Interns can be an incredibly valuable resource. They can provide fresh ideas and perspective, they can deliver solid work and they can even take the burden off an overworked staff. Unfortunately, most intern experiences are wasted. If you want to make the most of the summer -- for you and for them -- here's what you should do:
INVEST TIME UPFRONTI conduct a workshop for interns and new hires called "Your First 500 Days." Over the course of the summer, I work with hundreds of interns across companies big and small helping them make the transition from student to professional.
|Brad Karsh is president of JobBound and JB Training Solutions. He spent 15 years at Leo Burnett in Chicago.|
Don't fall into that trap. Today's students are high-achieving, goal-oriented contributors. If you spend the first week training, mentoring and teaching them, you'll be rewarded with solid work and significant contributions across the remaining nine weeks.
GIVE THEM MEANINGFUL ASSIGNMENTSI know of creative interns who have sold entire campaigns, account interns who have delivered client presentations and media interns who have developed and sold digital-media plans. Throw them into the mix and see what they can do.
Offer a summer-long intern a project or case study. You know that "to do" you've had on your list forever? You've been meaning to figure out how to enhance your online presence and check out how to sell your brand on Facebook or YouTube. Give that project to an intern.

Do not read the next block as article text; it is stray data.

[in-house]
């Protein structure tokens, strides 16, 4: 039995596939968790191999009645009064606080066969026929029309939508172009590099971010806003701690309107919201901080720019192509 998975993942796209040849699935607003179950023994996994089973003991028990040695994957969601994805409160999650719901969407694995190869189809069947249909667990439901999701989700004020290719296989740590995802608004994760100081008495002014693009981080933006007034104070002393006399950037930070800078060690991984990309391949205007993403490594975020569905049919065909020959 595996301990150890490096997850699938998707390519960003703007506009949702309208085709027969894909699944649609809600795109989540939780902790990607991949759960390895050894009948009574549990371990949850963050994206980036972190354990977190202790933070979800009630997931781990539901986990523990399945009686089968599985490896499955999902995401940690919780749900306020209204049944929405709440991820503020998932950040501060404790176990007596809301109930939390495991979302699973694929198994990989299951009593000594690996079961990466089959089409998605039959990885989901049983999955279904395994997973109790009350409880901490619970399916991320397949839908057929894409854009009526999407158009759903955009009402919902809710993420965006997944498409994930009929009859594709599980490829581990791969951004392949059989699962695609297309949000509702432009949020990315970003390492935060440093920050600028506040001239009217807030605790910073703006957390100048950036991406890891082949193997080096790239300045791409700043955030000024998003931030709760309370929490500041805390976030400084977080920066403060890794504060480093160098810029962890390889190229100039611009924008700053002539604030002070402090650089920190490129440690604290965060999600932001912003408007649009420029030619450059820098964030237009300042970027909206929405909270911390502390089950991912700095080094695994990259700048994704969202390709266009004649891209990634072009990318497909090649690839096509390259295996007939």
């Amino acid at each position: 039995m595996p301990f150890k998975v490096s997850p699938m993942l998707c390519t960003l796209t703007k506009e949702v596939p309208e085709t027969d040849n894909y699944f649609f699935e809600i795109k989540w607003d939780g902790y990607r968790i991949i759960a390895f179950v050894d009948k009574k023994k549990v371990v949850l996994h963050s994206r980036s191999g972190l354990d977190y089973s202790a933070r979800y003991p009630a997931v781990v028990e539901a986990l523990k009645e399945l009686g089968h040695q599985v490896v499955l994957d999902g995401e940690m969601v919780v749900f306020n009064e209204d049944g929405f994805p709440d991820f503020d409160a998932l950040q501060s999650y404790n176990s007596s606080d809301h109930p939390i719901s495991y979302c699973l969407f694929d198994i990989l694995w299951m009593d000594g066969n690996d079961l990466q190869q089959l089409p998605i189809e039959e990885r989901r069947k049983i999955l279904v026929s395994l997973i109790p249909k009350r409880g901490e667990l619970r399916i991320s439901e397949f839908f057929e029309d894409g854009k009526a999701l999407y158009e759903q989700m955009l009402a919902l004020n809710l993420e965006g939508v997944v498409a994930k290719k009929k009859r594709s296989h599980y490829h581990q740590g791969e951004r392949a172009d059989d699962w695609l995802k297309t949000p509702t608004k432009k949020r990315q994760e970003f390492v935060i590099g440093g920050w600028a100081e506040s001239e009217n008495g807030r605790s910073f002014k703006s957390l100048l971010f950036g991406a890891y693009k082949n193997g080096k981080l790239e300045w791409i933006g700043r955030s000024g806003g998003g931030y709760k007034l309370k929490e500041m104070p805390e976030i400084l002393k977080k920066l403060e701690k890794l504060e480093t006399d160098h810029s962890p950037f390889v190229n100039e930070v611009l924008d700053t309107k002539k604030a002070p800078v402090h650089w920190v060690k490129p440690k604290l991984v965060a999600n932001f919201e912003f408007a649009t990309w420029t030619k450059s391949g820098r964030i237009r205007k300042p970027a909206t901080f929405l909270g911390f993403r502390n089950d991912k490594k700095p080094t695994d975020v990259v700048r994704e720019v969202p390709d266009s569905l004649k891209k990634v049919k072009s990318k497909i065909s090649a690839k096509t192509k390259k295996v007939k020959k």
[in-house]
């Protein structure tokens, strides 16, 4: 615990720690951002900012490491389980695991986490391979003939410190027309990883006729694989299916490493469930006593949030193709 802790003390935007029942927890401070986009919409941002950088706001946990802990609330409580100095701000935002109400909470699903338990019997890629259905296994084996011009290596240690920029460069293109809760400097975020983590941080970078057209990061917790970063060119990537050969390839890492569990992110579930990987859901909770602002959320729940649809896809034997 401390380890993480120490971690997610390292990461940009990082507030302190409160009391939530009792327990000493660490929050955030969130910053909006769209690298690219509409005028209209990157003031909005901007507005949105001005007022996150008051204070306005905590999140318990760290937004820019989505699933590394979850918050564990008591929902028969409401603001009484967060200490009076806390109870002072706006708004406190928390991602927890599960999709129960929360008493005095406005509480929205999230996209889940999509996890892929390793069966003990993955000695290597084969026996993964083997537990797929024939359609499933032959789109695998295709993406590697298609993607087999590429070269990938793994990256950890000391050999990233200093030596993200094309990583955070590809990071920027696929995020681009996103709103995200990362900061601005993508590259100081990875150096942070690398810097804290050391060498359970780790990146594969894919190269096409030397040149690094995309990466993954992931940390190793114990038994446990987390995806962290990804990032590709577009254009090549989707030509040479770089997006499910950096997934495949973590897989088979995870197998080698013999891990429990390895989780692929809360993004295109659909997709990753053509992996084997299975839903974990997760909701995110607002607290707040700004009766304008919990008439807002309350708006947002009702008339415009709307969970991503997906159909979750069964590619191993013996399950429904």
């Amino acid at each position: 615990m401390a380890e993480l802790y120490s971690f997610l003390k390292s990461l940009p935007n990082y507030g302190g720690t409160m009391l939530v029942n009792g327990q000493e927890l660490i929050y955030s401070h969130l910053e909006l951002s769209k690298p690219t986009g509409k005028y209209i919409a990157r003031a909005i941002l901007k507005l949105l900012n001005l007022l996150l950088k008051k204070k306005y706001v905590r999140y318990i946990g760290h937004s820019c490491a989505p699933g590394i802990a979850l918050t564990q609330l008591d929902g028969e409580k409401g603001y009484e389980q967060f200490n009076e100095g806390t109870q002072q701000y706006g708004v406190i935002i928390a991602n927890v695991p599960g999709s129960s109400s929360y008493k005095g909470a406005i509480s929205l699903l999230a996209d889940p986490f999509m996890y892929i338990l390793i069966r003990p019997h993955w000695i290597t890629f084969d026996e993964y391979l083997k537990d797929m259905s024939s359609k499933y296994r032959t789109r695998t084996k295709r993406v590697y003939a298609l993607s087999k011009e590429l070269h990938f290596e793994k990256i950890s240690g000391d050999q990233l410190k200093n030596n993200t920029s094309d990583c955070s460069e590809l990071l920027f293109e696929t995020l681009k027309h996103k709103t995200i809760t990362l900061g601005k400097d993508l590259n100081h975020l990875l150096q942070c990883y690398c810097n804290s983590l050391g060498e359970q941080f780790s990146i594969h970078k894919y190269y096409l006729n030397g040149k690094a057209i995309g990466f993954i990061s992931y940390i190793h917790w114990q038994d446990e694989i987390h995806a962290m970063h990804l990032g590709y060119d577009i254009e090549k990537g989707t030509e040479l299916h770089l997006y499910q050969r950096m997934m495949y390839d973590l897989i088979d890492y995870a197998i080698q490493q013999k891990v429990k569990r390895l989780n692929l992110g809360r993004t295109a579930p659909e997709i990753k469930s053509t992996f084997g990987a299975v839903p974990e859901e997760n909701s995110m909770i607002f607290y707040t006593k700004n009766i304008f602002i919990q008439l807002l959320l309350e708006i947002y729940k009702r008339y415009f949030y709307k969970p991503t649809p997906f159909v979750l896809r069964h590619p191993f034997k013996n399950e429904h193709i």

TREAT THE SUMMER LIKE A 10-WEEK INTERVIEWThere's no better way for you to determine if an employee is the right fit. Three months in the office definitely beats a 45-minute phone interview.
Eighty-five percent of companies use internships as a steppingstone to full-time hiring. Don't get left out.
DON'T GO TOO SOFT ON THEMAt my former company, we'd take interns to Cubs games, treat them to Second City tickets or whisk them away on a Chicago River boat cruise.
The goal was to impress them so that they'd want to come back and work after graduation. They did -- to jobs that were oh, so different. We ended up having a huge attrition problem with our former interns. As they left, we'd hear things like "Where were the free lunches and Cubs games?" They really had no idea what the job was going to be like.
Now, I'm not suggesting you make them work in a dungeon for the summer, but the best way to tell if they will thrive in the job is to make it realistic.
Treat them like you would any new employees and see how they perform. You may have to get your own coffee, but you also may end up with some great ideas from a potential new hire.